The European Union could “implode” when Britain leaves, Liam Fox has warned, with an entire generation of Europeans set to be sacrificed “on the altar of the single currency”.
Dr Fox also said he was hoping to learn from the discretion of Thereas May after developing a reputation for being gaffe-prone, most recently after a a jibe about British companies being “fat and lazy” was recorded and published by The Times newspaper.
The International Trade Secretary made the remarks in an interview with this week’s edition of The Spectator magazine.
He said the EU’s “architecture is beginning to peel away. It’s going to sacrifice at least one generation of young Europeans on the altar of the single currency, and you can only rip out the social fabric from so much of Europe before it starts imploding”.
Dr Fox added: “That’s the problem with the European Union. And with Britain out of it, they’re still going to have to confront exactly the same problems.”
Dr Fox said Germany should be concerned because Brexit will mean that the bloc will lose another major net funder of the EU.
Liam Fox said Germany should be worried CREDIT: PAUL GROVER FOR THE TELEGRAPH/PAUL GROVER FOR THE TELEGRAPH
He said: “I guess Germany worries, because we were their main allies in bringing some economic rigour to the system.
“If I were a German politician I would be worried that, without Britain, Germany has the potential to become the greatest ATM in global history.”
Dr Fox insisted Britain will be out of the EU by the next general election but “it’s more important to get a good future model than to get it quickly.”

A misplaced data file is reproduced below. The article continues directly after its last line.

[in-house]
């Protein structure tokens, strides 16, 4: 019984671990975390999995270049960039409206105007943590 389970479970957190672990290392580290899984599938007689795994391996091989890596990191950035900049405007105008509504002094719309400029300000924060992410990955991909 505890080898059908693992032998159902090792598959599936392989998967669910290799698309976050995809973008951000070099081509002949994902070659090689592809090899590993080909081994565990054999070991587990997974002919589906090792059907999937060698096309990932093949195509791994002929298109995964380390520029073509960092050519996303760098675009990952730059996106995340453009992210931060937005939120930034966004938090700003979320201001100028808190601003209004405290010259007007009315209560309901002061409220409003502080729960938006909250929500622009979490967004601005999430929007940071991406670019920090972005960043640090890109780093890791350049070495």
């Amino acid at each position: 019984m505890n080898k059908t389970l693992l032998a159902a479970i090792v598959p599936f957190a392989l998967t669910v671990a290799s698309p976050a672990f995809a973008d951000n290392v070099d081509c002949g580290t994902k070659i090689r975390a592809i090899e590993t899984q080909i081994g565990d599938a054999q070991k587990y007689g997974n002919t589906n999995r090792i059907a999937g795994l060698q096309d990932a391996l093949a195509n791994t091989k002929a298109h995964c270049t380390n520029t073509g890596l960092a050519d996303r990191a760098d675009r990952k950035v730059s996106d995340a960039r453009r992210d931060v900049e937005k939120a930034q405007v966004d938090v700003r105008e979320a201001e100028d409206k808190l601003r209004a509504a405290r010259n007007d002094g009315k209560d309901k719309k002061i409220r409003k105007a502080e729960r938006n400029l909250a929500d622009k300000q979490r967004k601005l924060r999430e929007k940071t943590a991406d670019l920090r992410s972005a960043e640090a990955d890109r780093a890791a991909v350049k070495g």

A few weeks ago Dr Fox was recorded telling a reception for the Thatcherite group Conservative Way Forward that the UK had grown “too fat” on the successes of previous generations.
Dr Fox stood by the remarks in the interview, saying: “As a country, we have become too easy with the idea that the world owes us a living. The world doesn’t owe us a living.
“And we’ve just now got to probe all the areas where we could be making changes. Government, the financial sector, culture, all of them will have to play a part. Because one thing’s for sure, we can’t continue with the trajectory we’ve got now, falling behind with exports as a proportion of our GDP.”
He said the way the story was reported meant that “it may well be that from now on all politicians simply use prepared remarks and we don’t do spontaneous. And the press will be poorer for it and our public discourse will be poorer for it”.
He added that Theresa May was the right Prime Minister for Britain as it navigated these uncertain waters, adding: “One of Theresa’s great strengths is discretion. I’m hoping to learn it.”